By: Carmen Russo
PROVIDENCE, R.I. – After 24 weeks of rigorous training, the Rhode Island State Police Training Academy graduated 26 new recruits at a commencement ceremony on Friday. The recruits join a prestigious group, as the academy has only graduated 824 officers since 1925. At the Rhode Island Convention Center, the new state troopers were addressed by Governor Gina Raimondo and Colonel Steven O’Donnell, superintendent of the training academy.
“The men and women who are here today from Westerly to Woonsocket have chosen a life of service and dedication and bravery. It’s not an easy job,” said Governor Raimondo. “But I’m happy you’ve chosen this, because we need you and we need dedicated folks to do this.”
Raimondo called for the new state police officers to join the community in coming together for a “more peaceful Rhode Island.” She also reminded the audience that the 26 graduates came from an applicant pool of more than 1,500 people.
“These are the best of the best, and Rhode Island is lucky to have them,” Raimondo said.
Almost all of the 2016 graduates had received college degrees, including two with master’s degrees. Some had been collegiate athletes and others were former police officers. Student Trooper Andrew Pilling, who was chosen by his fellow recruits to speak at the ceremony, served in the US Army. He detailed the boxing drills, morning runs and traffic stop exercises that seemed impossible at times, but ultimately brought the class together as a team. Colonel O’Donnell congratulated the graduates for their determination to succeed in both academic and physical training.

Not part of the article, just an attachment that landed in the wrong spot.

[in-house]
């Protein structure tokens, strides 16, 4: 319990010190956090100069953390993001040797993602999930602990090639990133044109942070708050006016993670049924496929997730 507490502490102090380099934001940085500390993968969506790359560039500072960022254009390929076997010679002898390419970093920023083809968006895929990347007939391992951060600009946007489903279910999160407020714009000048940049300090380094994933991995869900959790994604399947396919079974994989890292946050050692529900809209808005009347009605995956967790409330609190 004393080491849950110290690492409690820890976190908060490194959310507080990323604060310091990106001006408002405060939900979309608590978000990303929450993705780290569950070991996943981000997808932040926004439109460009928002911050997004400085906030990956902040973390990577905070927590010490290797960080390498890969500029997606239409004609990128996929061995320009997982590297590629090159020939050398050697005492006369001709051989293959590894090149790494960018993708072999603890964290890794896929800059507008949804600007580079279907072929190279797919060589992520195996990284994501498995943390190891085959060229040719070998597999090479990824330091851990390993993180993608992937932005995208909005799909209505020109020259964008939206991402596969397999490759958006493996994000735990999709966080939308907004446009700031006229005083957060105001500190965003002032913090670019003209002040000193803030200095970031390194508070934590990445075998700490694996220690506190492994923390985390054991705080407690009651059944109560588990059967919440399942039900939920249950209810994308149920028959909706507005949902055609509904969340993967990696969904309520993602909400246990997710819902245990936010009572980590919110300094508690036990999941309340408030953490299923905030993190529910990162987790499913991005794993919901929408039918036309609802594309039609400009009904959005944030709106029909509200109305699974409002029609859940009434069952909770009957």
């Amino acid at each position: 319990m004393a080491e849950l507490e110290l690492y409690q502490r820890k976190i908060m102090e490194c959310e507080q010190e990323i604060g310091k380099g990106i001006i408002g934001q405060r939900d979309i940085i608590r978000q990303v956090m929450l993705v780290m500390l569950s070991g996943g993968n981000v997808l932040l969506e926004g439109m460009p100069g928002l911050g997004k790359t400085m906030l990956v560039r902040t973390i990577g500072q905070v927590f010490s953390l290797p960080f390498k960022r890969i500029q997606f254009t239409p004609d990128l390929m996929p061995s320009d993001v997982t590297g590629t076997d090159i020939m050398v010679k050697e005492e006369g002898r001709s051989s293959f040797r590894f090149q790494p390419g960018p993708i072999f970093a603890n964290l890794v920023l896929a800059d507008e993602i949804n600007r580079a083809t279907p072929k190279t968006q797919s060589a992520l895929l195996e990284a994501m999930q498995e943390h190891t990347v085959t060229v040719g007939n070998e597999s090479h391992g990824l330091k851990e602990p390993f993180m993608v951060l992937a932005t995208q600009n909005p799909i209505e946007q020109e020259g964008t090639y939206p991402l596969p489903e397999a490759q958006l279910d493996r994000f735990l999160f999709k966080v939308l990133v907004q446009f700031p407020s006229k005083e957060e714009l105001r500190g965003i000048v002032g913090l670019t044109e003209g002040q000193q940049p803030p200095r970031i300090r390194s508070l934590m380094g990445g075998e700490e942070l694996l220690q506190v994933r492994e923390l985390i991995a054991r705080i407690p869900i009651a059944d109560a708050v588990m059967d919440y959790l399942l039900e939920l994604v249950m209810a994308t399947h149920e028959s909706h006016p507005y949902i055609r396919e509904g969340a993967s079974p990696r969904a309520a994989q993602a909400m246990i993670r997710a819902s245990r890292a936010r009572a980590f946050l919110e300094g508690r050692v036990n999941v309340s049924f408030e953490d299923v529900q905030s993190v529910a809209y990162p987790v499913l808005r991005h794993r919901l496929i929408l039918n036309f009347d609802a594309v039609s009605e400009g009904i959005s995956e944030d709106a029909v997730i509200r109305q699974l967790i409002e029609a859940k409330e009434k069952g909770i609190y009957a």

“This is a finely tuned, educated, motivated, physically fit, mentally strong group of 26 Rhode Island State Troopers,” O’Donnell said.
The training academy superintendent also addressed current issues facing law enforcement, including race relations between officers and community members and the recent shootings of police officers. Colonel O’Donnell urged the graduates to promote safety and fairness, advising them to get involved in their communities, build relationships with people outside of law enforcement, and maintain a balance between work and personal life.
“In an ever-evolving and unstable law enforcement environment, there is one thing that can never be taken away from you as you embark on your career as a recruit: your commitment and willingness to honor a code to serve and protect,” O’Donnell said.